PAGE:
Almost all older men have an enlarged prostate gland. This gland is found under the bladder and surrounds the urethra, which empties the bladder of urine. The prostate also produces some semen fluid for the transport of sperm. The gland starts out the size of a walnut, but it may grow as large as a lemon. Some 80 percent of men will develop an enlarged prostate, and 90 percent of men over age 85 have an enlargement. The bladder is impacted and it may not empty itself, if the enlargement is left untreated it may damage the bladder and or the kidney.
Our immune system can get compromised with age. Now more than ever, we need a healthy immunity to fight diseases and viruses and poor health. But in general, the aging body heals more slowly and it cannot protect you as well as it once did. Aging means a reduction of B and T cell production in the bone marrow and the thymus, which is a lymphoid organ important for the immune system. Compromised B and T cells can mean inflammation and all sorts of infections—pneumonia, bronchitis, meningitis, the common flu, and much more.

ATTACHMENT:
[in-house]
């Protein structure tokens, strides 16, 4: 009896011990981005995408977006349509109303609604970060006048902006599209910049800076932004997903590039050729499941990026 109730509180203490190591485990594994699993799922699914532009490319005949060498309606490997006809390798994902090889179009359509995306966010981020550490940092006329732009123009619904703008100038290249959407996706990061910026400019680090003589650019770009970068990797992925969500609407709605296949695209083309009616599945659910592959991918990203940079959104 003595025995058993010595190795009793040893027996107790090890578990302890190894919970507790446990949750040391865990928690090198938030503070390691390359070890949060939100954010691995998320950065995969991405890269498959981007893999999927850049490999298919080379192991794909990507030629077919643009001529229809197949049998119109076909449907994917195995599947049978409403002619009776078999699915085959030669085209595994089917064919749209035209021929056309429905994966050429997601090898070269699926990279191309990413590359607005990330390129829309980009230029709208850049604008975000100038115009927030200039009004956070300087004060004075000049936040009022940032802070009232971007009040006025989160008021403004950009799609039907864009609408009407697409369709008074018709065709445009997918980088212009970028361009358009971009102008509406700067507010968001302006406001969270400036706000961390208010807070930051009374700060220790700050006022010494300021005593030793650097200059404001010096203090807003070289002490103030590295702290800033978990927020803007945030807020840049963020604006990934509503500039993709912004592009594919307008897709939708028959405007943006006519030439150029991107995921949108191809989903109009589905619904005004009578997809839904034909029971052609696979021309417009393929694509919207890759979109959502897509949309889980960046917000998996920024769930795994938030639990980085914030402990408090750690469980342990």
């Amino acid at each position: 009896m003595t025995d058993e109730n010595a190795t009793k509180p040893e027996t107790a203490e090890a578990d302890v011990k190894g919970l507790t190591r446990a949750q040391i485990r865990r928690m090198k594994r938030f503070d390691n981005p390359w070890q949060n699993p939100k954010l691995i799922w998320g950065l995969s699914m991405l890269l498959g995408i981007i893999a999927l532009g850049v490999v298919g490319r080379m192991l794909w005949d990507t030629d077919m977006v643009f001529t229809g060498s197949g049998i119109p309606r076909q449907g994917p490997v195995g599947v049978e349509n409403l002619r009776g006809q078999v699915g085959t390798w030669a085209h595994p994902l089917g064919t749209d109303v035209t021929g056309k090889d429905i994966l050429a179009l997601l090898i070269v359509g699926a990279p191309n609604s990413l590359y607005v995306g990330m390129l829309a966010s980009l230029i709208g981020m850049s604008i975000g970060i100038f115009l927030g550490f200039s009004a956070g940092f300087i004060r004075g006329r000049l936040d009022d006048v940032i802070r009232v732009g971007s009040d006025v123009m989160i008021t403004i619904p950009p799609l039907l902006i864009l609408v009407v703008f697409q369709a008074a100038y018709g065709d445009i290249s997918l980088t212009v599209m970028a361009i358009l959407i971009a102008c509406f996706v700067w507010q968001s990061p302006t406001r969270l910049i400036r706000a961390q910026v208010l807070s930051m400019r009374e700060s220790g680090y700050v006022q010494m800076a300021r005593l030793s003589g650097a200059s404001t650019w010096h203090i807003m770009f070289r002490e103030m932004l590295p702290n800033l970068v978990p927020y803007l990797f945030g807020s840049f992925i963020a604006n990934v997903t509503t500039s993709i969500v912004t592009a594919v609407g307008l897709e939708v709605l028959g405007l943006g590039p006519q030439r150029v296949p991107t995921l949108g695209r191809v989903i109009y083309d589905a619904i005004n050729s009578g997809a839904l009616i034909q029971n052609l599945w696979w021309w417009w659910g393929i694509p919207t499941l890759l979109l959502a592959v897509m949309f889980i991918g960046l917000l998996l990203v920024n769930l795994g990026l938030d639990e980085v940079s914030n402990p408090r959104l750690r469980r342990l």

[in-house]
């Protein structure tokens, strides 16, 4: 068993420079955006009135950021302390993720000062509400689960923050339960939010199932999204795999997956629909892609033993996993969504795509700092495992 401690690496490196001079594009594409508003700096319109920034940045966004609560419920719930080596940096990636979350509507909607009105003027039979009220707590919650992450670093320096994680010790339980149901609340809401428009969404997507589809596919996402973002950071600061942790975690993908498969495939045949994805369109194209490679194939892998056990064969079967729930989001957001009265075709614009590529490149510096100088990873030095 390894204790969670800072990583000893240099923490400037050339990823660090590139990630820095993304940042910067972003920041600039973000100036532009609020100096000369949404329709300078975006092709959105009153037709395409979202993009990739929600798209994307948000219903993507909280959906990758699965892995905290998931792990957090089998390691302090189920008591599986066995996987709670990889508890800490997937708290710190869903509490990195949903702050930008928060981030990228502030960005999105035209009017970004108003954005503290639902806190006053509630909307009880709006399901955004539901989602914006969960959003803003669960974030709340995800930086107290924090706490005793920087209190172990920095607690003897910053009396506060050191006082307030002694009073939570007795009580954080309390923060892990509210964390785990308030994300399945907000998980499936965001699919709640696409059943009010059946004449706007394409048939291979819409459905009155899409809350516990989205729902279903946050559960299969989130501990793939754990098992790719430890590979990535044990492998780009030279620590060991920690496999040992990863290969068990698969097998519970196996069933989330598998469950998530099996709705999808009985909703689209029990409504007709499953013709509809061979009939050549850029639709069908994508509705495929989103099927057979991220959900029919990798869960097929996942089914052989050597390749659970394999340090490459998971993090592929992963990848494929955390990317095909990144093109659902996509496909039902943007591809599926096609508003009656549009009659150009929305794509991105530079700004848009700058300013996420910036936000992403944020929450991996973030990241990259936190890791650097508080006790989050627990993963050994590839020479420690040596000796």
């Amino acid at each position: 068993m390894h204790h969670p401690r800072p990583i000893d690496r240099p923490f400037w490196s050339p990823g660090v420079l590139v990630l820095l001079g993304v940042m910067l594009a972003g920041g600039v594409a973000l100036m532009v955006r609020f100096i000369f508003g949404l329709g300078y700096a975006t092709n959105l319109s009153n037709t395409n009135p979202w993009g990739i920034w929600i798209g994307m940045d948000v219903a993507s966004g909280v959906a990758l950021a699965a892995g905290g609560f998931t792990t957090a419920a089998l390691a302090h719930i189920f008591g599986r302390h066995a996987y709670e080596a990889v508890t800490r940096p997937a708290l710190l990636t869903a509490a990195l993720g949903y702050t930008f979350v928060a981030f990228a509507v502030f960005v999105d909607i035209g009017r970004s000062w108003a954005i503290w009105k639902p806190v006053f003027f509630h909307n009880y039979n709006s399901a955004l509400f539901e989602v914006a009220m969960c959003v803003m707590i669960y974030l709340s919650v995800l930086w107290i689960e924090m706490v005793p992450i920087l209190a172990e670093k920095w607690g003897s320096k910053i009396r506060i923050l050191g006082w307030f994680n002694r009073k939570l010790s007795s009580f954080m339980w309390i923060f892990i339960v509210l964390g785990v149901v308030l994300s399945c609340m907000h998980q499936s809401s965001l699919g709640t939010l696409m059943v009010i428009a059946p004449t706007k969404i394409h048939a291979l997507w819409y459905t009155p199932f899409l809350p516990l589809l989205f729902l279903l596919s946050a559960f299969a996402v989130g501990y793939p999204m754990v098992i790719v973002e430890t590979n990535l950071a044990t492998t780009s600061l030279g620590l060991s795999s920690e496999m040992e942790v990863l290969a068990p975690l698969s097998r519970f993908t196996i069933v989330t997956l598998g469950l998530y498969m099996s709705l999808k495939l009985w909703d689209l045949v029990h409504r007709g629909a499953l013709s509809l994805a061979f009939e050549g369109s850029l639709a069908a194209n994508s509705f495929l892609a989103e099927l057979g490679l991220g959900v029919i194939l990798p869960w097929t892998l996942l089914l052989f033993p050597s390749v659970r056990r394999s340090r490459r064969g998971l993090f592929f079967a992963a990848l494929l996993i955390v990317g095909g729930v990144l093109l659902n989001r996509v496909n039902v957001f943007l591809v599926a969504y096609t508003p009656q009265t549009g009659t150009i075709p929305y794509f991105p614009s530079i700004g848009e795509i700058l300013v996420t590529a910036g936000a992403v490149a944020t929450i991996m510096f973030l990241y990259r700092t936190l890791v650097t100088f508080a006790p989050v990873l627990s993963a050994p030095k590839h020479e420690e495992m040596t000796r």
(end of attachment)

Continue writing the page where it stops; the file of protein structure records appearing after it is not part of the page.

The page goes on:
This neurodegenerative disorder is rare in young adults, and is found more in adults aged 60 and older; and the risk increases with age. Parkinson’s is a nervous system disorder that affects movement. People who have this disease shake with tremors, and have difficulty with balance, coordination, and walking. If left untreated, the person’s condition may include speech difficulties and deteriorating brain function, and it can even alter mood and personality.
A healthy young body builds new bone tissue rather quickly. However, the body loses bone mass as it ages. In fact, older adults lose inches in height, and a stooped posture can be common. Essentially, normal bones contain tiny holes, but these holes get bigger in aging bodies. Such brittle bones can lead to problems such as weak teeth, bone deformation, weakened joints, spine curvatures, and possible hip fractures.